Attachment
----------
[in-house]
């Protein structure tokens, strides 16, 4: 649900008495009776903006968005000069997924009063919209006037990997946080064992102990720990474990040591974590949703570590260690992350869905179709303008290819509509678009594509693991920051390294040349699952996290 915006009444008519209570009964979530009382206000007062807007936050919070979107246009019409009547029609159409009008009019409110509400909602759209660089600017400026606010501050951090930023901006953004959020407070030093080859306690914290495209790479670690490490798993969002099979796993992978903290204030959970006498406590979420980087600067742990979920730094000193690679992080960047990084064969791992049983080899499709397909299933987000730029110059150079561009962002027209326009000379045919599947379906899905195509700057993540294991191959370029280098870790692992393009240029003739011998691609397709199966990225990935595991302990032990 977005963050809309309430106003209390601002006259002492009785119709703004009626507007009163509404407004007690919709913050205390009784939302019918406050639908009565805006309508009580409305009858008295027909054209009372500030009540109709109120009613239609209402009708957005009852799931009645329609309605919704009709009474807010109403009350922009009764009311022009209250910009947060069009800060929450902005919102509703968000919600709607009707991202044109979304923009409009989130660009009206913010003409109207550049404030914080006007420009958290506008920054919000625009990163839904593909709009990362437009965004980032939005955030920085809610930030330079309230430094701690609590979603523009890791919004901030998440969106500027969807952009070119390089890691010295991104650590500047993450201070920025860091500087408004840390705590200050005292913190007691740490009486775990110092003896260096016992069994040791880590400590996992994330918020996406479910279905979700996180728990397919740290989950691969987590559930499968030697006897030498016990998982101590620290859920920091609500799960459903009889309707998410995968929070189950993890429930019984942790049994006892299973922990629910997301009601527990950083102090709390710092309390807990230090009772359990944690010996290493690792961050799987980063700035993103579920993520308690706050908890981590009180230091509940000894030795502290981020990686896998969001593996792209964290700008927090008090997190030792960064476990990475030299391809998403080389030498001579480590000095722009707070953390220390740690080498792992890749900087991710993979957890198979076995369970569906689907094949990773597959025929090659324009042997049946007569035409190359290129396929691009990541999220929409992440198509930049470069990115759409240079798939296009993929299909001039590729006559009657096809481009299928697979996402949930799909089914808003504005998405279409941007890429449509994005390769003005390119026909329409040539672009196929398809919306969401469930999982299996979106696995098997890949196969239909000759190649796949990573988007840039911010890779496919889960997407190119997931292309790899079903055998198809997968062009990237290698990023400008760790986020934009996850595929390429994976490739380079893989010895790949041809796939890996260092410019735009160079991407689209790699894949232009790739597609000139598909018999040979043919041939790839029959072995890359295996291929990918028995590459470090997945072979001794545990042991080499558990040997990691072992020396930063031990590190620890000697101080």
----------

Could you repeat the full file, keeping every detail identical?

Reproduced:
[in-house]
């Protein structure tokens, strides 16, 4: 649900008495009776903006968005000069997924009063919209006037990997946080064992102990720990474990040591974590949703570590260690992350869905179709303008290819509509678009594509693991920051390294040349699952996290 915006009444008519209570009964979530009382206000007062807007936050919070979107246009019409009547029609159409009008009019409110509400909602759209660089600017400026606010501050951090930023901006953004959020407070030093080859306690914290495209790479670690490490798993969002099979796993992978903290204030959970006498406590979420980087600067742990979920730094000193690679992080960047990084064969791992049983080899499709397909299933987000730029110059150079561009962002027209326009000379045919599947379906899905195509700057993540294991191959370029280098870790692992393009240029003739011998691609397709199966990225990935595991302990032990 977005963050809309309430106003209390601002006259002492009785119709703004009626507007009163509404407004007690919709913050205390009784939302019918406050639908009565805006309508009580409305009858008295027909054209009372500030009540109709109120009613239609209402009708957005009852799931009645329609309605919704009709009474807010109403009350922009009764009311022009209250910009947060069009800060929450902005919102509703968000919600709607009707991202044109979304923009409009989130660009009206913010003409109207550049404030914080006007420009958290506008920054919000625009990163839904593909709009990362437009965004980032939005955030920085809610930030330079309230430094701690609590979603523009890791919004901030998440969106500027969807952009070119390089890691010295991104650590500047993450201070920025860091500087408004840390705590200050005292913190007691740490009486775990110092003896260096016992069994040791880590400590996992994330918020996406479910279905979700996180728990397919740290989950691969987590559930499968030697006897030498016990998982101590620290859920920091609500799960459903009889309707998410995968929070189950993890429930019984942790049994006892299973922990629910997301009601527990950083102090709390710092309390807990230090009772359990944690010996290493690792961050799987980063700035993103579920993520308690706050908890981590009180230091509940000894030795502290981020990686896998969001593996792209964290700008927090008090997190030792960064476990990475030299391809998403080389030498001579480590000095722009707070953390220390740690080498792992890749900087991710993979957890198979076995369970569906689907094949990773597959025929090659324009042997049946007569035409190359290129396929691009990541999220929409992440198509930049470069990115759409240079798939296009993929299909001039590729006559009657096809481009299928697979996402949930799909089914808003504005998405279409941007890429449509994005390769003005390119026909329409040539672009196929398809919306969401469930999982299996979106696995098997890949196969239909000759190649796949990573988007840039911010890779496919889960997407190119997931292309790899079903055998198809997968062009990237290698990023400008760790986020934009996850595929390429994976490739380079893989010895790949041809796939890996260092410019735009160079991407689209790699894949232009790739597609000139598909018999040979043919041939790839029959072995890359295996291929990918028995590459470090997945072979001794545990042991080499558990040997990691072992020396930063031990590190620890000697101080």